Startups, do you know your Intellectual Property rights?
This article is a first in the series of articles on IP rights for startups...
You have tested your product, researched the market, but are you really ready to launch you product? Are your Intellectual Property Rights secured? Some Intellectual property rights, if not secured at the right time may be lost forever. Intellectual property is a business asset which has commercial value that many startups possess but fail to realize the importance of it. This could be due to the sheer lack of knowledge in the field of IP. Intellectual property rights protect several aspects of a business and each type of IP carries its own advantages. This table gives a brief description of the different types of intellectual property that are significant for start-up companies.
There are several examples that show how intellectual property has played a crucial role in some businesses. The recent Google’s acquisition of Nest Labs was majorly based on Nest Lab’s patent portfolio. Many speculate that Google’s interest towards Nest Labs’ patents in the home automation technology and related technology is what sealed the deal!
A startup’s negligence in securing its intellectual property could end up as an expensive lesson in the long run. Failure to secure inventions has also led to losses in certain cases, for example, in the case of Xerox PARC. Their inventions with respect to computer mouse and graphic user interface was not patented and therefore other companies such as Logitech and Apple Computer Inc. basically built their companies based on these innovative technologies, with no royalty payments to Xerox.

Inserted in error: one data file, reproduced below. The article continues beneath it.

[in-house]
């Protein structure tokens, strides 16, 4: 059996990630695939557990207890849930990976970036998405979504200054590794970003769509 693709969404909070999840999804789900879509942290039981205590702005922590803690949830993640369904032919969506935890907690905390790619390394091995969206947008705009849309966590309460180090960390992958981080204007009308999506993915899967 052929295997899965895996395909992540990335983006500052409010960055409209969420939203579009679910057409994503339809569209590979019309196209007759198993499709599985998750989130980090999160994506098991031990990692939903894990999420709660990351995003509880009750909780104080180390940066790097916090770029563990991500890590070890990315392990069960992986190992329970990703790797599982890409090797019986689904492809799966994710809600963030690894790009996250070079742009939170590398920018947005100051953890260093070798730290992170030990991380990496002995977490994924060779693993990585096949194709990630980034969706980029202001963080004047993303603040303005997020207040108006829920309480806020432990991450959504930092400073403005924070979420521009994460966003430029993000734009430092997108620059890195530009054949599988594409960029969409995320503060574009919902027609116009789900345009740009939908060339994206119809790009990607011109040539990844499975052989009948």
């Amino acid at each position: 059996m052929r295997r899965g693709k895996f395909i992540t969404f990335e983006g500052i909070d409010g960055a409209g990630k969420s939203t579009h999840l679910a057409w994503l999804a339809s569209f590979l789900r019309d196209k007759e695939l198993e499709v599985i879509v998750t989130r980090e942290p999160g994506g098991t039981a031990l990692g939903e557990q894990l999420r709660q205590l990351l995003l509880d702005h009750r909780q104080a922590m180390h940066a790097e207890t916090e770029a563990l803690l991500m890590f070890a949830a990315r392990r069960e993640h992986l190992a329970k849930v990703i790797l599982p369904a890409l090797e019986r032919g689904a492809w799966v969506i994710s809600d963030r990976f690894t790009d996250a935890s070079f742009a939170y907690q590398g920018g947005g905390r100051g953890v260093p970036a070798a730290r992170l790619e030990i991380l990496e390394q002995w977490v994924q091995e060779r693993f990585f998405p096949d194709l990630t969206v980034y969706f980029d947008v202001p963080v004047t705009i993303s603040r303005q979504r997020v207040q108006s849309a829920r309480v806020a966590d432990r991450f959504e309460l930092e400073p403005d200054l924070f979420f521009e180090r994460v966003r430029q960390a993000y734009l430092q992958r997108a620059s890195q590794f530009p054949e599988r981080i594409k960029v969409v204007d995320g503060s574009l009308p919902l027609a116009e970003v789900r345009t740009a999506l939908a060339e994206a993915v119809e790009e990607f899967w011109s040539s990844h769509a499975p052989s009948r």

Here is an interesting scenario where a very well known mark ‘Gmail’, Google’s email portal was barred from use in Germany since the launch in 2005 until April 2014. It turns out that German entrepreneur Daniel Giersch, had already registered the ‘G-mail’ trademark (short for Giersch mail) in Germany in 2000. This was much before Google had even introduced its email portal Gmail. So for this reason, instead of ‘Gmail,’ German Internet users who used Gmail were required to go to googlemail.com. But recently, Google settled its dispute with Giersch, and the gmail.de domain is now transferred to Google. Improper brand selection and protection policies may turn out to be quite costly and restrictive.
Irrespective of the technical field of business there is a scope to protect your intellectual property. Despite the company size, it is essential for any growing company to have an effective IP management strategy. These IP rights will help establish a portfolio of intangible assets of the company which may be used to generate revenues in the long run; in the form of licensing, valuation of the business in a merger scenario, IP transfers, etc. These rights can also be used to create legal barriers to competition.
Any startup that is dedicated towards the growth and success of their company should ensure that the right steps are taken to develop the assets of their company, and not potentially lose them. One of the first steps with respect to IP would be to carry out an intellectual property inventory of the company. Another crucial step would be to educate everyone in the company with the basic knowledge and importance of Intellectual property in your business.
Next week we will get back to you with glimpses of another important checkpoint before moving into the market, i.e., activities required to ensure avoidance of infringing the Intellectual Property Rights of others.
About the authors:
Gaurav Singhal is the Director and Principal IP Attorney at Patracode Services Pvt Ltd. He is a B. Tech in Computer Science, LLB from IIT-Kharagpur and Masters in Business Laws from National Laws School of India University, Bangalore. Gaurav has been working in the IPR field since many years and has been the Strategic IP Counsel at Siemens India, headed Intellectual Property Department of a Singaporean firm, and is also a practicing Patent Agent at the Indian Patent Office. This post has been co-authored with Ananya Dhuddu who works as an Intellectual Property Analyst at Patracode.